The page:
Of course that’s wrong. Obama didn’t say that Steve Jobs didn’t build Apple or Henry Ford didn’t build Ford Motor. What he did say was that neither Apple nor Ford could have been as successful without the things Americans did together through their government. Without the government-created technological advances, including the Internet, or taxpayer-financed roadways, neither company would have thrived to the extent it did.

This is a manufactured controversy, but it is also an enlightening one. The only way one-percenters like Romney can justify their existence and their immense wealth is to claim that they have unique value, that what they bring to the table is worth 400 or 500 times the average American. What Obama is saying is that American success is only possible because we are all in this together, and because we all work together to create the foundation for individual success.

I think Obama understands America a hell of a lot better than they do.

2 Responses to What Obama didn’t say

  1. T Schrock says:

    I can’t go without saying something in response. I’m certainly not a one-percenter by your definition: I have about $1000 in the bank and $3k in an IRA; I work hard to try to increase that if I can while supporting my family. While I don’t have the “immense wealth”, I do own my own business. We don’t live high on the hog, in fact, by many standards, we live right around the poverty line.

    With that, I must share with you that this whole topic is very frustrating to me, and I was very offended by what our President did say. He did say “If you’ve got a business – you didn’t build that. Somebody else built that.”

    You are correct, he didn’t say “Steve Jobs didn’t build Apple.” Did he infer it? I’ve heard some conversation about the “antecedent of ‘that'”. To what did President Obama refer when he said “you didn’t build that”? Was he referring to the business he just mentioned, or did he refer to the infrastructure of roads and bridges, etc.?

    This article seems to take the perspective that Mr Obama refers to the bridges and roads. Let’s run with that.

    Mr. Obama’s speech feels like the grown up version of a child’s team tournament where we try to make everyone feel good about themselves, so EVERYONE gets a trophy, which is very discouraging to those who actually put up a hard and good game.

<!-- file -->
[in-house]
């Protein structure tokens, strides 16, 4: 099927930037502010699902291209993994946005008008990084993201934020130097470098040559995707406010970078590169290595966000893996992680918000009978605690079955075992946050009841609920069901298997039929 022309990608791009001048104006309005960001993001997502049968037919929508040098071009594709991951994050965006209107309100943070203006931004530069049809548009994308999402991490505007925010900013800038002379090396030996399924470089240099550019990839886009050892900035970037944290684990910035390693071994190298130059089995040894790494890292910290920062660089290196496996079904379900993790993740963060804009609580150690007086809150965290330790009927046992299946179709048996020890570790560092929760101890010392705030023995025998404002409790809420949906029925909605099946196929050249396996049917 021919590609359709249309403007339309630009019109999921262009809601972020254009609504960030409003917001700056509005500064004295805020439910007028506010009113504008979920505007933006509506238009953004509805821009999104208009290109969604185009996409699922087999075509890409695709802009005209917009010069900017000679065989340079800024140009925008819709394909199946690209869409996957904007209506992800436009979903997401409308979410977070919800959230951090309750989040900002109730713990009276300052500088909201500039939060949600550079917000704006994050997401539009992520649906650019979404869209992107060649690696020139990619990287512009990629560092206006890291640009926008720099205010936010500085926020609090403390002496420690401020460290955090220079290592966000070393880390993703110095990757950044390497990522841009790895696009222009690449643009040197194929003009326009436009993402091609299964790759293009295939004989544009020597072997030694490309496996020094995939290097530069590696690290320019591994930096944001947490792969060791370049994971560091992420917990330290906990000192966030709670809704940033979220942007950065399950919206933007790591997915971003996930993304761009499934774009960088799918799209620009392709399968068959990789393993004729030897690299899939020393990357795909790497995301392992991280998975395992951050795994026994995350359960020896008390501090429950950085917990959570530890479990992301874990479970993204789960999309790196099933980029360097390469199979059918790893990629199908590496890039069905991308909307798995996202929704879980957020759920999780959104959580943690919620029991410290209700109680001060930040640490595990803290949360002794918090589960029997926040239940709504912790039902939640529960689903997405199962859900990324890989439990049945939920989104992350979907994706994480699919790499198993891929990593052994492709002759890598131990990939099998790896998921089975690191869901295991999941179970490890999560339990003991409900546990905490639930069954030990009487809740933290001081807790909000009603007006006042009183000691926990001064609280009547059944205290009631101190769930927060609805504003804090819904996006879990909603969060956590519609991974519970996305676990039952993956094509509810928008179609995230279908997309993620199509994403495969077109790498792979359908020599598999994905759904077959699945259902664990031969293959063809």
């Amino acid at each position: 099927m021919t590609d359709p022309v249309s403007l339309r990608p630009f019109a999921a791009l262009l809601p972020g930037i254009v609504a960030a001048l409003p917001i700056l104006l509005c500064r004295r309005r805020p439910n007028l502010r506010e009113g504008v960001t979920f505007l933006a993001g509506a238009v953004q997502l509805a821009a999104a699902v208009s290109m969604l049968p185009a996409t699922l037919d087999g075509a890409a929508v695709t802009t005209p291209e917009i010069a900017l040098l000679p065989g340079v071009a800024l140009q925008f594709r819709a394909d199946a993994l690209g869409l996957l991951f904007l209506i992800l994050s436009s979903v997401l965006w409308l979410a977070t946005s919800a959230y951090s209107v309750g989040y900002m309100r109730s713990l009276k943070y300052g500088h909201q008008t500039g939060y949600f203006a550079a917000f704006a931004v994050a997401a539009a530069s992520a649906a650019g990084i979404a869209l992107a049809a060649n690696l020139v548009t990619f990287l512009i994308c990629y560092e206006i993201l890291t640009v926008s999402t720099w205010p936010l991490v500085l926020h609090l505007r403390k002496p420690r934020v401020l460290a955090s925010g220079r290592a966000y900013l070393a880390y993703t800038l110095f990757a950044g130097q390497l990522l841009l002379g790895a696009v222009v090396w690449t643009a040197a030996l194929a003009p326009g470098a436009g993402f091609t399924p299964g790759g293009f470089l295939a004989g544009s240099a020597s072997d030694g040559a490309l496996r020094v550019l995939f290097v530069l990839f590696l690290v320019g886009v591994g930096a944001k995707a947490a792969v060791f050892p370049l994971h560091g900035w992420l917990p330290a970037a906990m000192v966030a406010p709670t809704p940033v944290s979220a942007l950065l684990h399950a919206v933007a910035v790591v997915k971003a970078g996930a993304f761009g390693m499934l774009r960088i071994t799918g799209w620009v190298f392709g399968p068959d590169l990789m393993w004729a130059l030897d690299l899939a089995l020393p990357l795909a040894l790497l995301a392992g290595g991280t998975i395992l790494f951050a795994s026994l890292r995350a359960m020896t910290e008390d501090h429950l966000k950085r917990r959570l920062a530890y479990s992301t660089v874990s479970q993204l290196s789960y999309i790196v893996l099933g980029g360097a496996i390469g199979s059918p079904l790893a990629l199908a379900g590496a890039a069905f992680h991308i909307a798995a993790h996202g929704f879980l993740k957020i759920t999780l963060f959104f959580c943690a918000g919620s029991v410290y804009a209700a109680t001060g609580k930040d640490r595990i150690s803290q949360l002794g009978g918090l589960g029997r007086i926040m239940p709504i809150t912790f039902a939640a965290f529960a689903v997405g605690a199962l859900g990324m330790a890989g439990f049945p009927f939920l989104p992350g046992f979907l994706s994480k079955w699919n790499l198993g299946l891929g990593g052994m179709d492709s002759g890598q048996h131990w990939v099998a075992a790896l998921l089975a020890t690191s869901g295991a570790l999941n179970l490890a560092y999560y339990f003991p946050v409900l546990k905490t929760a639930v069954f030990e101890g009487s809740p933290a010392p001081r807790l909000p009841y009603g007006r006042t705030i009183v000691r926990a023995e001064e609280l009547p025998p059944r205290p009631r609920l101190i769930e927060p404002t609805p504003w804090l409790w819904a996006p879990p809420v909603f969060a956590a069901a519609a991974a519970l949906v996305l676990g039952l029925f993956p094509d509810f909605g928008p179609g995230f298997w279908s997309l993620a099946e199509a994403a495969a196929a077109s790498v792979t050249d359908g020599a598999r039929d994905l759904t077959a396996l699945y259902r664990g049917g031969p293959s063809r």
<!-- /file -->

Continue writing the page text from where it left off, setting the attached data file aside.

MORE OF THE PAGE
I’m reminded of the bad guy in The Incredibles. After stating that he wants everyone to be a super-hero, he says, “because when everyone is super, NOBODY will be super.”

    To wrap up my feelings, even if the antecedent of “that” was infrastructure, we wouldn’t need bridges and roads and sewers if it weren’t for the businesses. And Mr Romney was correct in saying that “we paid the taxes.”

    No, we certainly didn’t hear that perspective from Mr Obama, nor any thanks for their hard work that creates the need for infrastructure and the taxes to pay for them.

    I challenge you to talk with business owners and find how many don’t recognize the power of the team, and how many of them aren’t thankful for the team and infrastructure. But there is no team that continues strong and well if they don’t recognize the input, beauty, and strength of the individual. That’s what I don’t hear from President Obama.

  2. Dan Radmacher says:


    Taxes on the wealthy are the lowest they’ve been in 50 years, and they have been for the last decade. Romney said, “We paid the taxes”? He paid 15 percent, about what I pay on a fraction of his income. And that’s what he paid when he knew his return would be scrutinized. What rate did he pay in the years he’s refusing to release? 10 percent? 8 percent? 0 percent? The wealthy have never had it better.

    Meanwhile, the median income in America has stagnated for the last decade. What we’ve been doing since 2001 HAS NOT WORKED. It’s time to try something different.